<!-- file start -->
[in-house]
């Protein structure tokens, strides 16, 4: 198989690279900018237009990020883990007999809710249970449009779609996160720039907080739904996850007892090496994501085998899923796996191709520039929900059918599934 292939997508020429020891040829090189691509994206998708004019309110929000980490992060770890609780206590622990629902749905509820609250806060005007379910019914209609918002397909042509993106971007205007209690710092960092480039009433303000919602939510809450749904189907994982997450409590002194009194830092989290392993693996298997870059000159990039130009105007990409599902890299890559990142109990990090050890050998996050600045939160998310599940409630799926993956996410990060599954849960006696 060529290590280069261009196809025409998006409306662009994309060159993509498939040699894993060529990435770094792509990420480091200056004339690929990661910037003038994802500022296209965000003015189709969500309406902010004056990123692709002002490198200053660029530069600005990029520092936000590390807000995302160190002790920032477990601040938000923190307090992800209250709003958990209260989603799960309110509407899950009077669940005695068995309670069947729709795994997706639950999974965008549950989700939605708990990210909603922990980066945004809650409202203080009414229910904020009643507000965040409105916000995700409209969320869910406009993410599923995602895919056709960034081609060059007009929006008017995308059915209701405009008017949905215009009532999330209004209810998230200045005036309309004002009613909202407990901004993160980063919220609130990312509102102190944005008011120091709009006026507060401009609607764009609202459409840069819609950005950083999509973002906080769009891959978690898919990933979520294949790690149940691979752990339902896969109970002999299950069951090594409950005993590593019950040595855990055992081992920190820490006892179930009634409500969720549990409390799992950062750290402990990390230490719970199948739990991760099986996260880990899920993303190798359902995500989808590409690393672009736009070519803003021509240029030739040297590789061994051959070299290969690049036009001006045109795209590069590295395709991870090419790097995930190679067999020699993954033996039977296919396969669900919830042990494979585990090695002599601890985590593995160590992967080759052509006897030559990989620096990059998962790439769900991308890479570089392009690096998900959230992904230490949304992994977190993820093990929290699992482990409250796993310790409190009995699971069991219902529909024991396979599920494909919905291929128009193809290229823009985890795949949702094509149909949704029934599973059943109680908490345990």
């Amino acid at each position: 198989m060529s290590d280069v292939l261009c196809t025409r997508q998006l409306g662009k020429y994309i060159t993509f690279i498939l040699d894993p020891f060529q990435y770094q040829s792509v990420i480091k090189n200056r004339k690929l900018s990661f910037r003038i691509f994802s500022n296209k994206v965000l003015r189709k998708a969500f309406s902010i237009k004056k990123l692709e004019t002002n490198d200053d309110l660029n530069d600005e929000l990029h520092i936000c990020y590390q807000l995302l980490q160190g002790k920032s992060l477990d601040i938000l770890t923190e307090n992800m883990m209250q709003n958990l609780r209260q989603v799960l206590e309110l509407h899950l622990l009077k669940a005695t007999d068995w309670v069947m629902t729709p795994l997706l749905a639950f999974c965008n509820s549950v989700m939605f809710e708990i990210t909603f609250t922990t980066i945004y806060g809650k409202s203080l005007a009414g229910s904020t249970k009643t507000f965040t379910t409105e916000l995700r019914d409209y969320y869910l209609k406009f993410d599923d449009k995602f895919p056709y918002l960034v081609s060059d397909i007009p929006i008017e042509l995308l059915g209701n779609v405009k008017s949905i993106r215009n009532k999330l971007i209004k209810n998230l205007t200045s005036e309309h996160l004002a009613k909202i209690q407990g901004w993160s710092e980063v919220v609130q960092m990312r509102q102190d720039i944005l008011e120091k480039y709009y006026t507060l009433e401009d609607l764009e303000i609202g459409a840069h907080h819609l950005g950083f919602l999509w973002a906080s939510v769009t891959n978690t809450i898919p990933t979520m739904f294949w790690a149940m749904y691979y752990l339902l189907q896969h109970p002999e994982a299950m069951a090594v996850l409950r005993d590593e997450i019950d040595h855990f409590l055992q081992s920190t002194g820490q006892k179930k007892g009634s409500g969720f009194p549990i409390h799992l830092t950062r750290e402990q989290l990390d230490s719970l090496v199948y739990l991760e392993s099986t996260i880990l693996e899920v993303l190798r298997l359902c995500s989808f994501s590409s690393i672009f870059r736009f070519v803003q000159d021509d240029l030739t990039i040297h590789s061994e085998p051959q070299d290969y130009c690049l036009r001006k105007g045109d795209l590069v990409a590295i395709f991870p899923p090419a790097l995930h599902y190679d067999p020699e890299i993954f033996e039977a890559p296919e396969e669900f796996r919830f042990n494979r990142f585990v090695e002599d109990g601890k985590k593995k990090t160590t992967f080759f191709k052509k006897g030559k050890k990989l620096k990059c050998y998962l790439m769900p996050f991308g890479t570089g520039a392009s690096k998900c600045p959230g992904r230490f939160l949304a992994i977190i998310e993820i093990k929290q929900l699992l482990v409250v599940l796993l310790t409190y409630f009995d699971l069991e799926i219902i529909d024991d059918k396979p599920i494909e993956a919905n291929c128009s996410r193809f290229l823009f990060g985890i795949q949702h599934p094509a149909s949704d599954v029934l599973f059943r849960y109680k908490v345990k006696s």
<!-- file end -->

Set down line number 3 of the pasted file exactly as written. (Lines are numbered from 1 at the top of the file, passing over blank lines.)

């Amino acid at each position: 198989m060529s290590d280069v292939l261009c196809t025409r997508q998006l409306g662009k020429y994309i060159t993509f690279i498939l040699d894993p020891f060529q990435y770094q040829s792509v990420i480091k090189n200056r004339k690929l900018s990661f910037r003038i691509f994802s500022n296209k994206v965000l003015r189709k998708a969500f309406s902010i237009k004056k990123l692709e004019t002002n490198d200053d309110l660029n530069d600005e929000l990029h520092i936000c990020y590390q807000l995302l980490q160190g002790k920032s992060l477990d601040i938000l770890t923190e307090n992800m883990m209250q709003n958990l609780r209260q989603v799960l206590e309110l509407h899950l622990l009077k669940a005695t007999d068995w309670v069947m629902t729709p795994l997706l749905a639950f999974c965008n509820s549950v989700m939605f809710e708990i990210t909603f609250t922990t980066i945004y806060g809650k409202s203080l005007a009414g229910s904020t249970k009643t507000f965040t379910t409105e916000l995700r019914d409209y969320y869910l209609k406009f993410d599923d449009k995602f895919p056709y918002l960034v081609s060059d397909i007009p929006i008017e042509l995308l059915g209701n779609v405009k008017s949905i993106r215009n009532k999330l971007i209004k209810n998230l205007t200045s005036e309309h996160l004002a009613k909202i209690q407990g901004w993160s710092e980063v919220v609130q960092m990312r509102q102190d720039i944005l008011e120091k480039y709009y006026t507060l009433e401009d609607l764009e303000i609202g459409a840069h907080h819609l950005g950083f919602l999509w973002a906080s939510v769009t891959n978690t809450i898919p990933t979520m739904f294949w790690a149940m749904y691979y752990l339902l189907q896969h109970p002999e994982a299950m069951a090594v996850l409950r005993d590593e997450i019950d040595h855990f409590l055992q081992s920190t002194g820490q006892k179930k007892g009634s409500g969720f009194p549990i409390h799992l830092t950062r750290e402990q989290l990390d230490s719970l090496v199948y739990l991760e392993s099986t996260i880990l693996e899920v993303l190798r298997l359902c995500s989808f994501s590409s690393i672009f870059r736009f070519v803003q000159d021509d240029l030739t990039i040297h590789s061994e085998p051959q070299d290969y130009c690049l036009r001006k105007g045109d795209l590069v990409a590295i395709f991870p899923p090419a790097l995930h599902y190679d067999p020699e890299i993954f033996e039977a890559p296919e396969e669900f796996r919830f042990n494979r990142f585990v090695e002599d109990g601890k985590k593995k990090t160590t992967f080759f191709k052509k006897g030559k050890k990989l620096k990059c050998y998962l790439m769900p996050f991308g890479t570089g520039a392009s690096k998900c600045p959230g992904r230490f939160l949304a992994i977190i998310e993820i093990k929290q929900l699992l482990v409250v599940l796993l310790t409190y409630f009995d699971l069991e799926i219902i529909d024991d059918k396979p599920i494909e993956a919905n291929c128009s996410r193809f290229l823009f990060g985890i795949q949702h599934p094509a149909s949704d599954v029934l599973f059943r849960y109680k908490v345990k006696s």